Disabled people have reported to us that the waiting times and delays in the benefits system are a key challenge for them. We have heard stories of extremely long delays in accessing appointments, long wait times between appointments, unnecessary tribunal processes continuing to prolong the process. Alongside the well-reported wait times to access the funds once approved.
These delays have resulted in significant loss of income amongst disabled people. These benefits are how disabled people pay for food, rent, and support for any dependents. Everyone deserves to know when money is coming into their accounts and disabled people should not be excluded from this or go weeks without any income whatsoever. More must be done to ensure that disabled people aren’t facing food insecurity and loss of income whilst going through the system.
Another major criticism of the current system is that disabled people have told us that the system takes a “one size fits all” approach to supporting disabled people.
One of the biggest issues raised as a result of this is unnecessary reassessments for those with long-term health conditions that will not see a change in their circumstances. As mentioned previously, the assessment process can be extremely traumatic, costly and time-consuming for disabled people. Disabled people with long term conditions must repeat this process unnecessarily. They also report that often, their application will be rejected, only for them to have to go through the tribunal approach to re-secure their source of income, despite no change in their circumstances. Disabled people have told us that this has left them with constant anxiety around a change in their financial circumstances.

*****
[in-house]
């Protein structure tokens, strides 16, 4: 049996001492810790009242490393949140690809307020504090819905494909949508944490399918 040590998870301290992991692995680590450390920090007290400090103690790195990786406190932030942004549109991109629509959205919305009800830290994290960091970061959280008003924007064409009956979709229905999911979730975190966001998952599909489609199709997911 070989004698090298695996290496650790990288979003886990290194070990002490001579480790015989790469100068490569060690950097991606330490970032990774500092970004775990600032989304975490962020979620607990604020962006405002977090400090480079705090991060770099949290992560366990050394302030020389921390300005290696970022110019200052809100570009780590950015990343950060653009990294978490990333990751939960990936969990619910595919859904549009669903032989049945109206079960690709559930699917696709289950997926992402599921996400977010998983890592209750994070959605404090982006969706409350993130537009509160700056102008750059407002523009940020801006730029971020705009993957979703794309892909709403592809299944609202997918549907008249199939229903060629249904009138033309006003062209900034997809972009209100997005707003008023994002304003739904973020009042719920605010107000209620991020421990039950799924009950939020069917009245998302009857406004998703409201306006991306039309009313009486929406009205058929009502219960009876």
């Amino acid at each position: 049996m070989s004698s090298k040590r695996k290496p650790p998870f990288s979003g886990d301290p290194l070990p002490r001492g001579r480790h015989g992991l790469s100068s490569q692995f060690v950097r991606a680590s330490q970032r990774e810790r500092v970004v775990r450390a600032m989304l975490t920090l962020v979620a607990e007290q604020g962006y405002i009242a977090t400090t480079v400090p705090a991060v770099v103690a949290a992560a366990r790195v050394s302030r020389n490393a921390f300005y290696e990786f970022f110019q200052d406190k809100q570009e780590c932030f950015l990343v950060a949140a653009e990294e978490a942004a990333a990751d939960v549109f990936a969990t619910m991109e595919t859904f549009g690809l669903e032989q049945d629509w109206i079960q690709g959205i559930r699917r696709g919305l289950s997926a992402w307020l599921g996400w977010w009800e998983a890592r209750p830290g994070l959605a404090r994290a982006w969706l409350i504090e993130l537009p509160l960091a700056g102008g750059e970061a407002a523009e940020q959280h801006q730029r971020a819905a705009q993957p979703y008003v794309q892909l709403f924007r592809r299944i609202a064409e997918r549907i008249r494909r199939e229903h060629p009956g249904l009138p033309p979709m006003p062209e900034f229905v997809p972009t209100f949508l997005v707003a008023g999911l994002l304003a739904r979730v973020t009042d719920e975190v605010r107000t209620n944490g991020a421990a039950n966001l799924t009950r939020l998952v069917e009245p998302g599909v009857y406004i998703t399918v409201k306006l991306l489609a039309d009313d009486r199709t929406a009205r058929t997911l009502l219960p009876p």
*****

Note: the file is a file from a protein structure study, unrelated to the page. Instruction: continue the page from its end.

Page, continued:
We have had mixed feedback on the increase in phone appointments during the pandemic. Some have found it extremely beneficial to them as it has made the process more accessible whereas for others it has not worked as well and they have found that it increased anxiety over appointments. Going into the future, we would recommend a blended approach to these appointments to allow them to better suit the support needs of individuals. Considering that these support needs may differ between people with the same impairment, such as for those with anxiety, some find in-person appointments easier, some find phone appointments easier, this must be tailored to individuals.
For any policy or programme to function effectively, there must be a useful route for the service users to be able to hold that policy or programme to account. For those within the benefits system, the tribunal process is supposed to be this route, but it is not fit for purpose.
Lack of access to legal aid is a key issue here. Going through the legal system is an extremely costly and time-consuming process that is extremely inaccessible to many. This inaccessibility stems not just from the system itself, but also from the financial strain caused. Losing legal aid also meant losing one of the only tools that supported disabled people trying to seek justice within the benefits system.